Skip to comments.Death of a Christian jazzman
Posted on 12/07/2012 5:14:55 AM PST by rhema
Jazz pianist Dave Brubeck died at age 92. The man and his quartet showed sheer genius. My old guitar teacher once sat in with him and it was one of the highlights of his life. Brubeck was a Christian who composed a great deal of sacred music. From David A. Anderson:
I approached the composition as a prayer, jazz pianist and composer Dave Brubeck said of his To Hope! A Celebration, a contemporary setting for the Roman Catholic Mass, concentrating upon the phrases, trying to probe beneath the surface, hoping to translate into music the powerful words which have grown through the centuries.
Probing beneath the surface marked all of Brubecks music, from the revolutionary 1959 polyrhythmic album Time Out, to his oratorio, A Light in the Wilderness, and his setting of Thomas Aquinas hymn, Pange Lingua.
Brubeck is best known in the secular jazz world for his startling compositions using different time signatures, such as 5/4 time in the classic Take Five, or the mixture of 9/8 time and the more traditional 4/4 rhythm of Blue Rondo a la Turk. Both pieces are on the Time Out album, the first jazz album to sell 1 million copies and still one of the best-selling.
Religious faith, however, was never far from Brubecks creative mind. . . .
In a 2009 interview with the PBS television program Religion & Ethics NewsWeekly, Brubeck said his service in World War II convinced him something should be done musically to strengthen mans knowledge of God.
That experience gave him the idea of an oratorio based on the Ten Commandments, particularly the Thou shalt not kill part.
But he did not act on the idea of writing sacred music until 1965, when he wrote a short piece, Let Not Your Heart Be Troubled, to comfort his brother, Howard, whose son had died of a brain tumor at age 16.
That piece was incorporated into 1968s A Light in the Wilderness, his first full-scale sacred composition.
That was followed by a series of pieces including 1969s The Gates of Justice, a choral work using words from Martin Luther King, Jr.; Truth is Fallen, in 1971; La Fiesta de la Posada in 1975; and Beloved Son, in 1978.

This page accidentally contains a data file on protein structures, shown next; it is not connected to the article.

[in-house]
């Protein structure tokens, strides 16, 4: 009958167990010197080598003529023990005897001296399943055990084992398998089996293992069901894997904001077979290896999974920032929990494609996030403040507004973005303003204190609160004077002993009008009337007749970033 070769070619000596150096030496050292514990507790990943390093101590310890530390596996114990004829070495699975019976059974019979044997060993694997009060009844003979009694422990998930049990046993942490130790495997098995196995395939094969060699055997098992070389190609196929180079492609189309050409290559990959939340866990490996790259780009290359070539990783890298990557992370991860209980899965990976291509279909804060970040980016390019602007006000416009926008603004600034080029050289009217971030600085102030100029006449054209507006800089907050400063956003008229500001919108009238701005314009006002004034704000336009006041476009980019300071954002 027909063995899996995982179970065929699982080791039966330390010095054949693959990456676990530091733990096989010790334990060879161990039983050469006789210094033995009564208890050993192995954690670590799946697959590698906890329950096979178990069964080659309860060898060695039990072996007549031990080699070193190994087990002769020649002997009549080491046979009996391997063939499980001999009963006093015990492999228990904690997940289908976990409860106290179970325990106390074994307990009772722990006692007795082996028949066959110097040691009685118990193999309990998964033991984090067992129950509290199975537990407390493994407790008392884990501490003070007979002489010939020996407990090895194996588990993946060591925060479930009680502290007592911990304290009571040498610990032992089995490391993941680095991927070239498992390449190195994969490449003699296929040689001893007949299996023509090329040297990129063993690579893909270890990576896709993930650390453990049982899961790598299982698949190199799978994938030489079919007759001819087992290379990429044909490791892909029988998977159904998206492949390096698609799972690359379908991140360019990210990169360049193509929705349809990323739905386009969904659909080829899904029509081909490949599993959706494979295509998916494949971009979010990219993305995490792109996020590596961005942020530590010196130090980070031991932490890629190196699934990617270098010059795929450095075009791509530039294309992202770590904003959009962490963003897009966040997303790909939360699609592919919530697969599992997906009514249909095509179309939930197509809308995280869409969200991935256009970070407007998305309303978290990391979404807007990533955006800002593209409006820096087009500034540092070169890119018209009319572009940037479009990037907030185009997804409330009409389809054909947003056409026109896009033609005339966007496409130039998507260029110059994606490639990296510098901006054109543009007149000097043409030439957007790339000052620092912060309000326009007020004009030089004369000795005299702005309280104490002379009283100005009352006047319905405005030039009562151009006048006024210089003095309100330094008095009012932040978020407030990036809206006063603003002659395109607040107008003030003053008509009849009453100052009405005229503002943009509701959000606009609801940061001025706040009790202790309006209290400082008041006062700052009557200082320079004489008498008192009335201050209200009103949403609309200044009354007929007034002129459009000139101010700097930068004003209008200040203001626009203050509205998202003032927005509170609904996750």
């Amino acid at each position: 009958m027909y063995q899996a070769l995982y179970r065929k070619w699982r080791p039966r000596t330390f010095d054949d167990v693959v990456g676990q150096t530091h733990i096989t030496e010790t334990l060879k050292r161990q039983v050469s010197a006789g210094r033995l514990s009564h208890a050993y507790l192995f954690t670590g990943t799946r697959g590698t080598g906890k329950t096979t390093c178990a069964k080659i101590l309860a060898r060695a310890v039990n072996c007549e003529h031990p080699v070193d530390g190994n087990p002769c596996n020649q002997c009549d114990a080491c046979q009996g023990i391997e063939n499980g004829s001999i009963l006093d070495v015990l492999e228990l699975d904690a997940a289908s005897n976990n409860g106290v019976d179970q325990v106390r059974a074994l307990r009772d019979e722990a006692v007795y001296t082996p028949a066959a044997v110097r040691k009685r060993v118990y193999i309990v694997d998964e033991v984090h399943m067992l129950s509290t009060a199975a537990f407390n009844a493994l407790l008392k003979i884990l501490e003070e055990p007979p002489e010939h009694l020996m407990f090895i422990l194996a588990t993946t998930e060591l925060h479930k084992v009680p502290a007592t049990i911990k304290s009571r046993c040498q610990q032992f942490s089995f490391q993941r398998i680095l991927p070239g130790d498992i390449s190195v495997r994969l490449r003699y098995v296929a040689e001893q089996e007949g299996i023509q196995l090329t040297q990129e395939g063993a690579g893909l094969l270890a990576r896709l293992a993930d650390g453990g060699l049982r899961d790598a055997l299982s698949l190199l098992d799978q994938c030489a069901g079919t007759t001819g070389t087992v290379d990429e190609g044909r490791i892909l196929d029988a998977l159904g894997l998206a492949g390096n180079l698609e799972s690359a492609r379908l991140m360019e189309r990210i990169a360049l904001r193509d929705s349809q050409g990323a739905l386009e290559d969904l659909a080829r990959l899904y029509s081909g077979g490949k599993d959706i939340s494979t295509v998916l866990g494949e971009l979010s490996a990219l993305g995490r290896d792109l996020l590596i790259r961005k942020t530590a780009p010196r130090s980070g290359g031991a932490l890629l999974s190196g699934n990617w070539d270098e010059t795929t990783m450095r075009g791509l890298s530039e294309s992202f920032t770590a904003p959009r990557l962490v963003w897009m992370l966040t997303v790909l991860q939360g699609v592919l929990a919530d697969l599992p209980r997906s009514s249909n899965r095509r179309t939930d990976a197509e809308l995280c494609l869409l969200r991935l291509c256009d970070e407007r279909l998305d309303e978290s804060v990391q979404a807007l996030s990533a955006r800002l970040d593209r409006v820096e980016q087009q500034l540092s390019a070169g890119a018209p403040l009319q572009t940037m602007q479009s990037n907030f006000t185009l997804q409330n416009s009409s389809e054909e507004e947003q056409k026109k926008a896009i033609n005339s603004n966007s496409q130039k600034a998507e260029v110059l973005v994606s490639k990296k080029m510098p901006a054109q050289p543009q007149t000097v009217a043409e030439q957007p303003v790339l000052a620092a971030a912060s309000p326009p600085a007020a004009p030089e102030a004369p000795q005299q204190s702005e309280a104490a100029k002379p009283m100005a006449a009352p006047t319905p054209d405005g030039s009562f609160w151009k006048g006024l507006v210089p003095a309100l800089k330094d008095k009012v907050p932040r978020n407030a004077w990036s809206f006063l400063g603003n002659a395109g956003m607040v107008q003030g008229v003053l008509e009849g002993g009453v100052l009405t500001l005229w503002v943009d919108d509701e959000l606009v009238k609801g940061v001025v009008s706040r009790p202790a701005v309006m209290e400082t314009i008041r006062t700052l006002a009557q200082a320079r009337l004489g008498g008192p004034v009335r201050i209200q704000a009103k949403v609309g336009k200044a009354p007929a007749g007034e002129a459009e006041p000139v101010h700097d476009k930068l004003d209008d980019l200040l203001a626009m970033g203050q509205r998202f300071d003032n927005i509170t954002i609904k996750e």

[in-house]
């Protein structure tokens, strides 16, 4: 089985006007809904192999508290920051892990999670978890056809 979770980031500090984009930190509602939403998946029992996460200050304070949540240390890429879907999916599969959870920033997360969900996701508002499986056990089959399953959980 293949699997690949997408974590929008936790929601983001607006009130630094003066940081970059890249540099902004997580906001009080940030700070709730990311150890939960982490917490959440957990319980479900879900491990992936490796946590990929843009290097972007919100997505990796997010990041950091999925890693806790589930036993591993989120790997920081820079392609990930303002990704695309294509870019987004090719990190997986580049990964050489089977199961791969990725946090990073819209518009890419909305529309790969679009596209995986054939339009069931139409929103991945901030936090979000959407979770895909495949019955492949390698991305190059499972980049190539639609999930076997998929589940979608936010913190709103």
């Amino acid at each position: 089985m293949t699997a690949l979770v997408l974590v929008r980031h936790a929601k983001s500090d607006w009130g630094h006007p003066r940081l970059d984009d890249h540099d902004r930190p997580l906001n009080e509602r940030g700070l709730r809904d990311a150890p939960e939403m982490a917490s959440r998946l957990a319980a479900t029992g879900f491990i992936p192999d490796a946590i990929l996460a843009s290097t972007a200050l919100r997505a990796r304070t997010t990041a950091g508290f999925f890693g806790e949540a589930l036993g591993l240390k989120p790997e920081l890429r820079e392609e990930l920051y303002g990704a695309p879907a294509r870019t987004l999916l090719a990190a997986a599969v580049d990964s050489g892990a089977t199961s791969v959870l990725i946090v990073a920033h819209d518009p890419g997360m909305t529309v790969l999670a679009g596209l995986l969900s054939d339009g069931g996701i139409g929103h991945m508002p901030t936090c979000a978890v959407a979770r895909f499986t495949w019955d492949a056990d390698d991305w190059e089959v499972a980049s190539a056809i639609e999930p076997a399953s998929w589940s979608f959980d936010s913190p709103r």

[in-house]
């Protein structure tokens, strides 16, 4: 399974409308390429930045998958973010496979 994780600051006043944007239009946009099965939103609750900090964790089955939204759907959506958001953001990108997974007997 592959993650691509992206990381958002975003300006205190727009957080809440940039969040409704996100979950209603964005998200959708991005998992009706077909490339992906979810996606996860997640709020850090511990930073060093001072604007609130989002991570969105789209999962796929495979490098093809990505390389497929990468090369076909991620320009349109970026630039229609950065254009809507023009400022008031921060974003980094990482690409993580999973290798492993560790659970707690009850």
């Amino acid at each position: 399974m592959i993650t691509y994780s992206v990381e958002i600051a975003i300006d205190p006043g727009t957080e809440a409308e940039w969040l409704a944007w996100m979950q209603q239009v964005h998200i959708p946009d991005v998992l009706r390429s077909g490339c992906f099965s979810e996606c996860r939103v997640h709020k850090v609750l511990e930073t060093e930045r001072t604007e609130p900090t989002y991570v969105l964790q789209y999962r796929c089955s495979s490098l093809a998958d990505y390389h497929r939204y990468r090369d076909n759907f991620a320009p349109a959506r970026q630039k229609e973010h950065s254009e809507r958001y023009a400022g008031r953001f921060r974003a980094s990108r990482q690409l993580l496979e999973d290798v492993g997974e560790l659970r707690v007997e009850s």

When I write a piece, a sacred piece, Im looking hard and trying to discover what Im about, and what my parents were about and the world is about, he told Religion & Ethics NewsWeekly.
Raised a Protestant although never baptized, Brubeck became a Roman Catholic in 1980 after completing To Hope!, a Mass setting commissioned by the Catholic periodical, Our Sunday Visitor.
via The sacred ran through jazz legend Dave Brubecks music
Brubeck shows that its certainly possible and desirable to have contemporary Christian music, even to have it used in worshipif it could only be rich and complex and artistic and in accord with the Christian sensibility, unlike much of what passes for that genre today.
Here is his Celebration Mass. Its just over 10 minutes, but keep listening for the choral parts and for when his quartet breaks in (around the 4 minute mark).
Here is Take Five, Brubecks most famous piece. (Pick out the 5/4 time.) Brubeck right now is taking five before the Resurrection.
Brubeck at his best. RIP
There has always been a fair amount of Christian-themed jazz. Not surprising, actually, because (a) jazz and African-American gospel music come out of the same musical roots (blues and spirituals), and (b) most African-American jazz musicians grew up in Protestant churches. Some good examples are "Bending Toward the Light: A Jazz Nativity" and Duke Ellington's Sacred Concerts.
Give me bluegrass gospel, a boogie rhythm, or something bluesy, and I’m happy.
Seems to me that almost all tribes and peoples had some form of worship music. And God knows it gets us right where He wants it, in the heart.
I’m sorry to say that I did not know that Dave Brubeck truly put his heart in his music, but I did love “Take Five”. Sooo mellow.
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